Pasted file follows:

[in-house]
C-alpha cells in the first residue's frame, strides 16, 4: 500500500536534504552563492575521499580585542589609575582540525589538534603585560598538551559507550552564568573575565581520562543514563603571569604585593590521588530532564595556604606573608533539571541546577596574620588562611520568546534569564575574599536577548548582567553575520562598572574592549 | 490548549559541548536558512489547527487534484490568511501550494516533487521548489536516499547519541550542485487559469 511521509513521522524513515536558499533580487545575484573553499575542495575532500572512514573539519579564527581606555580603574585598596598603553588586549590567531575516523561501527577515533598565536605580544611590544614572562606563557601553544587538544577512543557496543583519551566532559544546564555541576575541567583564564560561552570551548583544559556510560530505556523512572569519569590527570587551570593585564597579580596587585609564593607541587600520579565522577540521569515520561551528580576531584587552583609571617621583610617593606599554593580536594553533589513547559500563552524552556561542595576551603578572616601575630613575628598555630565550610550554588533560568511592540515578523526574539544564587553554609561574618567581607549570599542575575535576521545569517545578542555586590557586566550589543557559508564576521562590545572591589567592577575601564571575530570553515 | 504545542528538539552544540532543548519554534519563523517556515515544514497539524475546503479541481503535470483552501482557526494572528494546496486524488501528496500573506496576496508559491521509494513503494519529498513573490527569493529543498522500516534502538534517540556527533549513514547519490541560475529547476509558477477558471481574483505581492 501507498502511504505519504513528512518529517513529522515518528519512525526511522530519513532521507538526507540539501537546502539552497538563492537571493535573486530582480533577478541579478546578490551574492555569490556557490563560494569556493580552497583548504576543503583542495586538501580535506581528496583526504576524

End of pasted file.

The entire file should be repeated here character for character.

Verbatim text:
[in-house]
C-alpha cells in the first residue's frame, strides 16, 4: 500500500536534504552563492575521499580585542589609575582540525589538534603585560598538551559507550552564568573575565581520562543514563603571569604585593590521588530532564595556604606573608533539571541546577596574620588562611520568546534569564575574599536577548548582567553575520562598572574592549 | 490548549559541548536558512489547527487534484490568511501550494516533487521548489536516499547519541550542485487559469 511521509513521522524513515536558499533580487545575484573553499575542495575532500572512514573539519579564527581606555580603574585598596598603553588586549590567531575516523561501527577515533598565536605580544611590544614572562606563557601553544587538544577512543557496543583519551566532559544546564555541576575541567583564564560561552570551548583544559556510560530505556523512572569519569590527570587551570593585564597579580596587585609564593607541587600520579565522577540521569515520561551528580576531584587552583609571617621583610617593606599554593580536594553533589513547559500563552524552556561542595576551603578572616601575630613575628598555630565550610550554588533560568511592540515578523526574539544564587553554609561574618567581607549570599542575575535576521545569517545578542555586590557586566550589543557559508564576521562590545572591589567592577575601564571575530570553515 | 504545542528538539552544540532543548519554534519563523517556515515544514497539524475546503479541481503535470483552501482557526494572528494546496486524488501528496500573506496576496508559491521509494513503494519529498513573490527569493529543498522500516534502538534517540556527533549513514547519490541560475529547476509558477477558471481574483505581492 501507498502511504505519504513528512518529517513529522515518528519512525526511522530519513532521507538526507540539501537546502539552497538563492537571493535573486530582480533577478541579478546578490551574492555569490556557490563560494569556493580552497583548504576543503583542495586538501580535506581528496583526504576524